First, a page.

It was a first for San Francisco and a litmus test for police accountability nationwide: the prosecution of a police officer for killing someone in the line of duty.
So it came as no surprise that outrage ensued when District Attorney Brooke Jenkins dropped charges against former San Francisco police officer Christopher Samayoa.
Now, as the state decides what to do with the case, insiders have come forward to poke holes in the DA’s claim that her progressive predecessor Chesa Boudin gave her no choice but to end prosecution for the 2017 killing of Keita O’Neil. In explaining the decision last month, Jenkins accused Boudin of pressuring staff to build a case for his own political gain.
She based the assertions in part on interviews with investigators who spoke about deliberations behind the charging decisions. But transcripts of those interviews obtained by The Standard make the internal disagreements seem more routine than the DA seemed to suggest.
Andrew Koltuniak—the final investigator to handle the Samayoa case under Boudin who also worked for months under Jenkins—said it’s a cheap shot to question the integrity of the unit in charge of prosecuting police.
“To say that it’s politically charged is really insulting because of the detail that we looked at with these cases,” said Koltuniak, who has since left the DA’s Office.
“We always expected accusations of politics. It wasn’t a willy-nilly, ‘Let’s get a list of all the cases in the media and prosecute those cops.’”
In fact, many in the Independent Investigations Bureau (IIB), the unit tasked with investigating police misconduct, were hyperaware that Boudin’s promise to hold cops accountable invited scrutiny over every case it handled, Koltuniak said.
With that in mind, the unit took a conservative approach. Ultimately, just three of the 38 police shootings reviewed under Boudin led to any charges—namely, against Kenneth Cha, Christopher Flores and Samayoa. In almost all other high-profile shootings—like those that killed Mario Woods, Luis Góngora Pat and Alex Nieto—no charges were filed.
But the evidence was clear with Samayoa, Koltuniak said.
“The elements of the crime he was charged with are present, so it would be irresponsible not to charge him,” he told The Standard.
The team that handled the Samayoa matter under former DA George Gascón reached the opposite conclusion.
John Alden led police prosecutions for Gascón when the case first came to the unit in 2017. He also thought Jenkins’s rationale for dismissal missed the mark—but for an entirely different reason than Koltuniak’s. As Alden sees it, Jenkins could have simply dismissed the case instead of muddying the waters by bringing up the internal debate about its merits.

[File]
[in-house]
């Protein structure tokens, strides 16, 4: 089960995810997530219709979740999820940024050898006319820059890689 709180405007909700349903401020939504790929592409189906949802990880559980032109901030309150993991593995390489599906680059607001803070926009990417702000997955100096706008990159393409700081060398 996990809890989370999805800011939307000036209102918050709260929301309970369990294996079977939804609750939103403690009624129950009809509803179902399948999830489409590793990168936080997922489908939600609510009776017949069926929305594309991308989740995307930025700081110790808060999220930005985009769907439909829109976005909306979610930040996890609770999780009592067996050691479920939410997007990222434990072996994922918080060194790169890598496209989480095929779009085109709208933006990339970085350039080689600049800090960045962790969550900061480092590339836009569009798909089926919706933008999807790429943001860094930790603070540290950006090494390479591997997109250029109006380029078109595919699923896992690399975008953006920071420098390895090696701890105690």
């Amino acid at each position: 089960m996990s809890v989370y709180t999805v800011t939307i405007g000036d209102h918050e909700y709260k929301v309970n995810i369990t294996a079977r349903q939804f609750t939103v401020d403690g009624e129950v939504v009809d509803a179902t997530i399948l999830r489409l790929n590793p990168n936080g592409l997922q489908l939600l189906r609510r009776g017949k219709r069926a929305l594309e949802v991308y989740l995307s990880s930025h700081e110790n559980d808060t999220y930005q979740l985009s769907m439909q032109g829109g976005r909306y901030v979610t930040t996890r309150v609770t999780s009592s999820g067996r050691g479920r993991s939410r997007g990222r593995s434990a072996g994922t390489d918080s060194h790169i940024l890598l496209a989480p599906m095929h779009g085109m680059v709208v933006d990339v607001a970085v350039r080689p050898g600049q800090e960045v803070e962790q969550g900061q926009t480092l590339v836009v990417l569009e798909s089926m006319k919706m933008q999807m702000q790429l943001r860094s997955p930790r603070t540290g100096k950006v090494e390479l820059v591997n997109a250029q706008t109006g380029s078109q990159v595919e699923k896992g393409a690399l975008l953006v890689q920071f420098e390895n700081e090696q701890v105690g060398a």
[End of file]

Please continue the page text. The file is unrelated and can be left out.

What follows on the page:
“Clearly, Mr. O’Neil should not have been shot,” Alden said.
Yet that doesn’t make the shooting illegal, per se.
“I can’t figure out, as a lawyer, how anyone in Chesa Boudin’s administration could have thought of how they could prosecute this case under the law,” Alden said.
Alden said Jenkins could have followed the path mapped out two administrations ago, using a guidepost in state law that lets cops shoot fleeing felons thought to be armed. Gascón left office without filing charges.
The political pressure Jenkins cited is also less clear in the transcripts.
In a January interview with Jenkins’s staff, investigator Dan Lundberg expressed doubts about the Samayoa case and unease when former IIB lawyer James Conger told him to “find a path” to prosecution.
In a transcript, Lundberg equivocates when asked what exactly was said to make him feel pressured.
“And Conger, other than saying he was assigned to ‘find a path,’ did not say anything more about that specific sentence?” Assistant District Attorney Julius DeGuia asked in the Jan. 10 interview.
Lundberg responded: “No, and it was nebulous. I acknowledge that. You know that I’m going to say Conger is a very professional attorney […] very thorough and professional, and I’ll leave it at that.”
In his own interview on Jan. 11, Jeff Pailet—who worked with Lundberg and is now suing the city for his dismissal by Boudin—echoed the sentiment about feeling pressured to prosecute.
Another investigator who Jenkins said told her had doubts about the case, ultimately signed the arrest warrant for Samayoa and later denied having misgivings about the case.
What the transcripts make clear is that the internal pushback was less cut-and-dry and the investigators less convinced about discharging the case than Jenkins made it seem.
Jenkins’s office declined to comment for this story. But it said it stands by its decision to drop the charges and leave the rest up to the AG.
Jonah Owen Lamb can be reached at firstname.lastname@example.org